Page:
New polling shows voters “more likely” to vote for candidates who support strengthening the Hunting Act
Posted 20th September 2022
The polling was carried out independently by FindOutNow in June this year, with further breakdown data provided by Electoral Calculus.
Its findings also include:
- More than half of respondents say they would be more likely to vote for a candidate who pledged to strengthen the Hunting Act
- There is almost no difference in support for strengthening the Hunting Act between rural (76%) and urban (78%) voters
- Voters in the seats likely to decide the next general election are as likely (79%) to back strengthening the Hunting Act as the national average (78%)
- Labour voters overwhelmingly support strengthening the Hunting Act – 87% agree the hunting ban should be strengthened
- Voters for all three major parties back strengthening the Hunting Act by a wide margin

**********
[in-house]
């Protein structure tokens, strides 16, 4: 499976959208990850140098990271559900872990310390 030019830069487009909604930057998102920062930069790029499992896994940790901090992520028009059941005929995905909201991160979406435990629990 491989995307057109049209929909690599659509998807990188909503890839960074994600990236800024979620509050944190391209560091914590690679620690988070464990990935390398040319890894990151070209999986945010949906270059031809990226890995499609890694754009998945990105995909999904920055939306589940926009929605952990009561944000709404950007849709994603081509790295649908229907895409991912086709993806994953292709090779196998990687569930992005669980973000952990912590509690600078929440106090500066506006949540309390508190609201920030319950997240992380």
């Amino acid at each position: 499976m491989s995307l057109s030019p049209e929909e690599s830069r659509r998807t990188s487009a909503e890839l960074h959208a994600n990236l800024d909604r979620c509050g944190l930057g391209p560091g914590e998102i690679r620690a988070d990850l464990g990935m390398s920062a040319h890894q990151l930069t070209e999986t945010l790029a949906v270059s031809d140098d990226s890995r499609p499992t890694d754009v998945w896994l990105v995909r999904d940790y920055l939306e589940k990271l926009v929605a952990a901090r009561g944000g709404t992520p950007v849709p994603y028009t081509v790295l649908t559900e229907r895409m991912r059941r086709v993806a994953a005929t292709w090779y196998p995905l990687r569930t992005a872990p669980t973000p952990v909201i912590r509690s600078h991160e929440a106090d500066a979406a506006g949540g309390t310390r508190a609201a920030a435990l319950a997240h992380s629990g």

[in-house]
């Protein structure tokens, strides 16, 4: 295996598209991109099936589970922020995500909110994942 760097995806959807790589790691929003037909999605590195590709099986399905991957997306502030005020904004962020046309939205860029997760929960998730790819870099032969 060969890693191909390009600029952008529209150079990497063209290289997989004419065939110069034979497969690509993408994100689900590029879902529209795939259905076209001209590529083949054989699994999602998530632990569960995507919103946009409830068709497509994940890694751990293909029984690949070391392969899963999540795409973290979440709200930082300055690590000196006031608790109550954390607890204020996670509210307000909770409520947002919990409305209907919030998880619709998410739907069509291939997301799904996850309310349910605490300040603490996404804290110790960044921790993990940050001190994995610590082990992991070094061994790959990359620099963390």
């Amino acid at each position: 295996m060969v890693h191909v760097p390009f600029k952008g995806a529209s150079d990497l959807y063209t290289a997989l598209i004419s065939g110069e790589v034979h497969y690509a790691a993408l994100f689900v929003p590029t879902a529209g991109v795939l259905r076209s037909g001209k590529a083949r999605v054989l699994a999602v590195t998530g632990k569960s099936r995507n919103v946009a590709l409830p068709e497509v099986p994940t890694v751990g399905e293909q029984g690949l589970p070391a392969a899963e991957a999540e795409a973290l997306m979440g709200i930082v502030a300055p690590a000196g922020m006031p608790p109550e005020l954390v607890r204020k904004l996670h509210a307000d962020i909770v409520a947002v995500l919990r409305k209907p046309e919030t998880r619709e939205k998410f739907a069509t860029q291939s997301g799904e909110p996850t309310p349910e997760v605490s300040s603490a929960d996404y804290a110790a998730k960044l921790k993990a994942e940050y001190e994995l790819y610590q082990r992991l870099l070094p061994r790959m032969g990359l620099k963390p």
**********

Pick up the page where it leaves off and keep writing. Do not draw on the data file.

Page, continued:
- More than six in 10 (62%) of Liberal Democrat voters say they would be more likely to vote for a candidate who supported strengthening the Hunting Act
Polling was conducted online by Find Out Now between June 11 and June 14 2022, and the total sample size was 5,187 adults. The figures have been weighted and are representative of all GB adults (aged 18+). MRP Analysis was conducted by Electoral Calculus. Both Find Out Now and Electoral Calculus are members of the British Polling Council.
 The 40 most marginal Conservative-held seats, the 126 most marginal seats that Labour needs to win in order to secure a majority at the next election, and the 53 red wall seats as identified by Dr Patrick English of YouGov.
Headline polling results:
 42 seats across the midlands, north Wales and the north of England identified as traditional Labour seats and lost to the Conservatives between 2017 and 2020. Full list available upon request
 53 Conservative held seats identified by Dr Patrick English of YouGov. These fit three criteria: 1) voted remain 2) higher than average graduates (25%+) 3) In Southern England. Full list available upon request.
 The 126 most marginal seats that Labour needs to win in order to secure a majority at the next election.
 The 43 most marginal seats the Liberal Democrats must win to return to 2010 levels.
 The 40 most marginal Conservative-held seats.